Up to Speed on Deep Learning: March Update, Part 2

Sharing some of the latest research, announcements, and resources on deep learning.

By Isaac Madan (email)

Continuing our series of deep learning updates, we pulled together some of the awesome resources that have emerged since our last post. In case you missed it, here are our past updates: March part 1, February, November, September part 2 & October part 1, September part 1, August part 2, August part 1, July part 2, July part 1, June, and the original set of 20+ resources we outlined in April 2016. As always, this list is not comprehensive, so let us know if there’s something we should add, or if you’re interested in discussing this area further.

Research

Learning to Communicate by OpenAI. Pieter Abbeel and his team outline how they train agents to invent their own language. This contributes to how we can achieve true language understanding. Original paper here.

Tacotron: A Fully End-to-End Text-To-Speech Synthesis Model by Google. An end-to-end generative text-to-speech model that synthesizes speech directly from characters. The system sounds more natural that traditional methods, and is faster. Audio samples here.

Deep Photo Style Transfer by Fujun Luan et al. Researchers at Cornell and Adobe present a deep learning approach for enhanced photographic style transfer, meaning transferring the style of a reference style photo onto another input picture. Examples in the original paper.

Mask R-CNN by Facebook. A conceptually simple, flexible, and general framework for object instance segmentation. Instance segmentation is challenging because it requires the correct detection of all objects in an image while also precisely segmenting each instance.

Evolution Strategies as a Scalable Alternative to Reinforcement Learning by OpenAI. Findings that suggest evolution strategies (ES), an optimization technique that’s been known for decades, rivals the performance of standard reinforcement learning (RL) techniques on modern RL benchmarks, while overcoming many of RL’s inconveniences. Original paper here.

Neural Episodic Control by DeepMind. Introduces a deep reinforcement learning agent that is able to rapidly assimilate new experiences and act upon them. The result is a system that learns faster than traditional deep learning agents.

Announcements

Research Debt by Chris Olah and Shan Carter of Google Brain. The team behind Distill explain the Distill Ecosystem — a journal, prize, and set of tools/infrastructure that add greater clarity and explanation to the world of machine learning research.

Visdom by Facebook. Analyzing the results of experiments and experimental code is tricky, and this tool is designed to make it easier to build visualizations and dashboards out of the box. A flexible tool for creating, organizing, and sharing visualizations of live, rich data. Supports Torch and Numpy.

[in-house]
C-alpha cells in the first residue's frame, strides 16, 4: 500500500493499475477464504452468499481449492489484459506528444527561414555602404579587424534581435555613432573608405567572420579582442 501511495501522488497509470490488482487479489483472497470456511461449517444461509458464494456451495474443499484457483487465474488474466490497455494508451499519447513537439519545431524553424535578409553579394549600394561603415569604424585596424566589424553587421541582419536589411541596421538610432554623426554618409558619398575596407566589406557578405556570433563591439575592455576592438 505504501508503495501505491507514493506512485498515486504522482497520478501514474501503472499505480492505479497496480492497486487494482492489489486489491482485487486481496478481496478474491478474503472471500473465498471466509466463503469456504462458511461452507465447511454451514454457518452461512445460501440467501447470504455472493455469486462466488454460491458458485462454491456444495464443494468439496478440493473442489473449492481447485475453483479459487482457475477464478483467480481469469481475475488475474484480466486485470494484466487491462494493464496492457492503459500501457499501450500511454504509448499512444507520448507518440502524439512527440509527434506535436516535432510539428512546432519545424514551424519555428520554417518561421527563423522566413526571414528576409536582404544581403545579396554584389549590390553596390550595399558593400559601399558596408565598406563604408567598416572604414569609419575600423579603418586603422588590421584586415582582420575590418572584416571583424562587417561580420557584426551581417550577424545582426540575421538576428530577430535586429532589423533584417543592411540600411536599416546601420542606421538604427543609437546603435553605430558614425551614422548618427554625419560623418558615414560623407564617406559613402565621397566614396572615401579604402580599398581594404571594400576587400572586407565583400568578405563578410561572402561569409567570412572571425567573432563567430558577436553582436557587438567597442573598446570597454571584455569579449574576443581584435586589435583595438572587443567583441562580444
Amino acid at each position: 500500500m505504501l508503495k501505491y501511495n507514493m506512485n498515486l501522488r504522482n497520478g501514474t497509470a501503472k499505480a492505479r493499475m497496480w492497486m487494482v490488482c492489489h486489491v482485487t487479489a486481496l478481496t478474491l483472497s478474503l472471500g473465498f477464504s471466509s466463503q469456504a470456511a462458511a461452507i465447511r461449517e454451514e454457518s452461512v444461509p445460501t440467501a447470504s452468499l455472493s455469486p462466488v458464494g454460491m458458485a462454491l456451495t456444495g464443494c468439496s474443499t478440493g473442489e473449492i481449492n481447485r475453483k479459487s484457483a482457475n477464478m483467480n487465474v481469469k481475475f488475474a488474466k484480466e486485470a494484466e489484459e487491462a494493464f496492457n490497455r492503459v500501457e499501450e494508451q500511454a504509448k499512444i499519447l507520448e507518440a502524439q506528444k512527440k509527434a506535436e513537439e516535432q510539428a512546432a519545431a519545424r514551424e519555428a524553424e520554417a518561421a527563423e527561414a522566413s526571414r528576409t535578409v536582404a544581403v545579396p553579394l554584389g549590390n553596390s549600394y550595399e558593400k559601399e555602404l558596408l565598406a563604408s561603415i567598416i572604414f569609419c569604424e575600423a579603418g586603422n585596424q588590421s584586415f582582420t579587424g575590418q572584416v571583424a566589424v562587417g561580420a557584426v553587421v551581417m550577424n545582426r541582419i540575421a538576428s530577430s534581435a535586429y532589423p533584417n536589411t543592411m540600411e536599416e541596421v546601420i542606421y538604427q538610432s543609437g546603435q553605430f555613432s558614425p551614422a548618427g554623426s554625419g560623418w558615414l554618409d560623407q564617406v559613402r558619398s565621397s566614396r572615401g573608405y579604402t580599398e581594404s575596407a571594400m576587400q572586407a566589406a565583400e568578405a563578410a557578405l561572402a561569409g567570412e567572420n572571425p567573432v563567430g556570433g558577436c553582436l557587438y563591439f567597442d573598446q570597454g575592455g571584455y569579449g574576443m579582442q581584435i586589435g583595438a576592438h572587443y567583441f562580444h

Opening a new chapter of my work in AI by Andrew Ng. Head of the AI Group at Baidu announces his departure and continued dedication to work in AI.

Deep Learning, complete online version by Ian Goodfellow, Yoshua Bengio, Aaron Courville. The online version of this comprehensive book on deep learning is now available in full for free.

The AI Misinformation Epidemic by Zachary Lipton. UCSD PhD candidate & incoming CMU professor articulates the pervasive misinformation around AI as result of a confluence of interest and ignorance surrounding the topic.

Resources

Squeezing Deep Learning Into Mobile Phones by Anirudh Koul of Microsoft. How to run deep neural networks to run on memory and energy-constrained devices like smartphones. Highlights some frameworks and best practices.

Seeing Theory by Daniel Kunin of Brown University. A visual and interactive introduction to probability & statistics, covering topics from basic probability to linear regression. The goal of the project is to make statistics more accessible to a wider range of students through interactive visualizations.

Dissecting Reinforcement Learning by Massimiliano Patacchiola. The latest installment in a 5 part series on reinforcement learning — this one introduces evolutionary algorithms, specifically genetic algorithms.

Adapting ideas from neuroscience for AI by Nick Clark of O’Reilly. An interview with Geoffrey Hinton on the relevance of neuroscience and the brain on our understanding of artificial intelligence.

Fantastic GANs and where to find them by Guim Perarnau. A summary of relevant topics, links, and resources about generative adversarial networks.

Awesome Reinforcement Learning by Hyunsoo Kim & Jiwon Kim. A collection of of excellent resources on reinforcement learning, spanning code, theory, applications, demos, etc.

Try Deep Learning in Python now with a fully pre-configured VM by Adam Geitgey. Answers the question, How in the world do I get all these open source libraries installed and working on my computer? A great resource for folks getting started with with machine learning tutorials and hoping to streamline the setup process.

Classifying White Blood Cells With Deep Learning by Dhruv Parthasarathy of Athelas. Tutorial demonstrating how to leverage deep learning to classify white blood cells as mono or polynuclear. GitHub repo here.


By Isaac Madan. Isaac is an investor at Venrock (email). If you’re interested in deep learning, we’d love to hear from you.

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